Ancient populations strongly believed that alcoholic beverages were, to some extent, godly. Brewing and religion go hand-in-hand in the life of Sister Doris Engelhard, a 65-year-old Franciscan nun in the Mallersdorf Abbey in Germany. Doris is the last remaining nun in Europe who’s also an active brewmaster, The Atlantic reports.
Sister Doris arrived in Mallersdorf (Bavaria) in 1961 to attend a school run by the abbey; since her mother was ill, the nuns at the abbey took care of her. Five years later, she started studying the art of brewing under the apprenticeship of a sister that had been brewing beer since 1931. By 1969, she had become a certified brewmaster (and a certified nun).
Doris took the reins of a place with a rich brewing tradition: the beer produced in Mallersdorf has been renowned since the 12th century, when the Benedectine monks started brewing beer as a safer alternative to unclean water both for themselves and for the pilgrims. Mallersdorf Abbey now has a modern brewery complete with two large copper boilers, cooling pans, and a storage cellar. With each season comes a different beer: maibock, doppelbock, dark zoigl, and a coppery lager.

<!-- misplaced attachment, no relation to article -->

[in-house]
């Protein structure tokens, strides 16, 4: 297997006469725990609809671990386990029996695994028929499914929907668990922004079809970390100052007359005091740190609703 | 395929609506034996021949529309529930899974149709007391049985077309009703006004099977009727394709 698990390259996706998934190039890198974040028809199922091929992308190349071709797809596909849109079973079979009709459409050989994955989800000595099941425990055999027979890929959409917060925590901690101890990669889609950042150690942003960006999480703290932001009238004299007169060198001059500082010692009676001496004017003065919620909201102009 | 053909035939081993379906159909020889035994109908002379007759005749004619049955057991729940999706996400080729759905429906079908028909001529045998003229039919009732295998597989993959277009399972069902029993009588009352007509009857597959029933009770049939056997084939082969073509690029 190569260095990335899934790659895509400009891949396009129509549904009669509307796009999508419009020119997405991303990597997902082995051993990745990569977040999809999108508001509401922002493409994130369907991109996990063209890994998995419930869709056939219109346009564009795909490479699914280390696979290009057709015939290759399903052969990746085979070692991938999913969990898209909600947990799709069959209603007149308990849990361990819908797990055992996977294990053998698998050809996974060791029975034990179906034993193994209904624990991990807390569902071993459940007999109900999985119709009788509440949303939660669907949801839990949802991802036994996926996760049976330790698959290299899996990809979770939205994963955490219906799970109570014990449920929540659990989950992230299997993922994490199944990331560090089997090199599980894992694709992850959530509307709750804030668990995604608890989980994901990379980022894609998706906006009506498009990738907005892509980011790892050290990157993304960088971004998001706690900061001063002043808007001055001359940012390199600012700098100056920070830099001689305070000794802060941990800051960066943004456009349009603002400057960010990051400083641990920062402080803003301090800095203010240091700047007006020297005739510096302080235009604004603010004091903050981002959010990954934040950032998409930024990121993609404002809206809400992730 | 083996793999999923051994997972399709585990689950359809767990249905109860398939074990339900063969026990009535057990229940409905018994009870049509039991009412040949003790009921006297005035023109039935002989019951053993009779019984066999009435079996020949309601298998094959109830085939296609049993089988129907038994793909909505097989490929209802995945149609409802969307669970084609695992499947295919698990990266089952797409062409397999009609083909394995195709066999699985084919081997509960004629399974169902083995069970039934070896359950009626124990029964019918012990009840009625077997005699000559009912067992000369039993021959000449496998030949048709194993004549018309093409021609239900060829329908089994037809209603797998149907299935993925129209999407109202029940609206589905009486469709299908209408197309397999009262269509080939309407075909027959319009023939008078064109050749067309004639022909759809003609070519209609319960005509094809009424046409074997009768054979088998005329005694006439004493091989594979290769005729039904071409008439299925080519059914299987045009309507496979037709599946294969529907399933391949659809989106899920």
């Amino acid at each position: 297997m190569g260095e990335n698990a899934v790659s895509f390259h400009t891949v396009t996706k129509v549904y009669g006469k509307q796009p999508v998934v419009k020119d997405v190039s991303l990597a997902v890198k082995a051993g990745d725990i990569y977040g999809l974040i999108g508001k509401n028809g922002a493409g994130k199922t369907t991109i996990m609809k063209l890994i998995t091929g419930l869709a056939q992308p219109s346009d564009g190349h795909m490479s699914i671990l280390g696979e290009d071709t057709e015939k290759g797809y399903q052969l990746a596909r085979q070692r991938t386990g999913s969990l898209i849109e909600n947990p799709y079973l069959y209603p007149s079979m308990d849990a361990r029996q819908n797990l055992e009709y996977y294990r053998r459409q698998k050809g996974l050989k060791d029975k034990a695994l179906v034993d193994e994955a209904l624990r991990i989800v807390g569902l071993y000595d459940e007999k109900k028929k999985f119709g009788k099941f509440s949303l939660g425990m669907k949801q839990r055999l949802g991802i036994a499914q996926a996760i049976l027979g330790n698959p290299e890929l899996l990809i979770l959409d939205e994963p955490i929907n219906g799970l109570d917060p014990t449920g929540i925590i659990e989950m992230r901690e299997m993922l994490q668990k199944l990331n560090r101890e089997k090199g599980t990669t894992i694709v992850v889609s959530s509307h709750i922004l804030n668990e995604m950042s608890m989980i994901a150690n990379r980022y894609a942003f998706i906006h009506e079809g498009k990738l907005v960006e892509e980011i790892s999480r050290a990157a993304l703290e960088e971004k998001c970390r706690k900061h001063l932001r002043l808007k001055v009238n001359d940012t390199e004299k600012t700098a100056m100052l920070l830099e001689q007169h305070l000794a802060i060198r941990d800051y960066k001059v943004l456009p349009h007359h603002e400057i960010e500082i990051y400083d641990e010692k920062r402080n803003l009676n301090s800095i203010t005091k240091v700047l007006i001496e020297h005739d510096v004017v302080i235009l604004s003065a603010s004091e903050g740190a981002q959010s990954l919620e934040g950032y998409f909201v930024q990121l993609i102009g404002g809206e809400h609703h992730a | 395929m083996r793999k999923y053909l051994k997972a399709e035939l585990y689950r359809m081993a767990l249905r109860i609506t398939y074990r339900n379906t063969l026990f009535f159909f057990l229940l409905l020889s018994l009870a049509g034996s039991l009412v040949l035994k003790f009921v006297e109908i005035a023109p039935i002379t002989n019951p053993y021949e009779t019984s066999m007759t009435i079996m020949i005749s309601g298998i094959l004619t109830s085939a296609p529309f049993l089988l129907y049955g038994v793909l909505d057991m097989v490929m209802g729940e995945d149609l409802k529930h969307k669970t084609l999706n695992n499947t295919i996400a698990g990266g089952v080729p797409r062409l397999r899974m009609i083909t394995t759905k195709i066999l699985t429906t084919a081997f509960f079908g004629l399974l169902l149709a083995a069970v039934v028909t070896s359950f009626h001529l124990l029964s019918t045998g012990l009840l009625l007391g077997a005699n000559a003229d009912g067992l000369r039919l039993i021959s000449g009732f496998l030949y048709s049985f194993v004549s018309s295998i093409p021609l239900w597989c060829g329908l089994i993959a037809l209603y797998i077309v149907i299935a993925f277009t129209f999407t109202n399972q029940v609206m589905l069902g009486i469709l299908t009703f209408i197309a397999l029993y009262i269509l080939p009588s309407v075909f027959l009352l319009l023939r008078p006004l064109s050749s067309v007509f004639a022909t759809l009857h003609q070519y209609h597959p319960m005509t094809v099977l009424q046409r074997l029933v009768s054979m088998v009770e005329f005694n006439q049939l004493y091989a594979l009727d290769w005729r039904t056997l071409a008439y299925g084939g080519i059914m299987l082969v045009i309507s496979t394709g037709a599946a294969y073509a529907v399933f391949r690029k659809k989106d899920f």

Sister Doris has nothing but words of praise for beer. She tells The Atlantic, “Beer is the purest of all alcoholic beverages. … It is a very healthy drink, as long as you do not pour it down senselessly.” What’s moderation for sister Doris, though? She recommends a daily dose of 1.5 liters for men and three-fourths of a liter for women. Personally, she’s quite happy to indulge in a daily pint.
Here are some other interesting stories from around the web:
Germany wants to learn about craft beer from the US [Bloomberg]
Australian dad shames his kid with a dishwasher-loading video tutorial [The Daily Dot]
Amanda Cohen dishes on the “Us vs. Them” mentality in restaurants [Eater]
Pig drinks 18 cans of beer and tries to attack a cow [Gadling]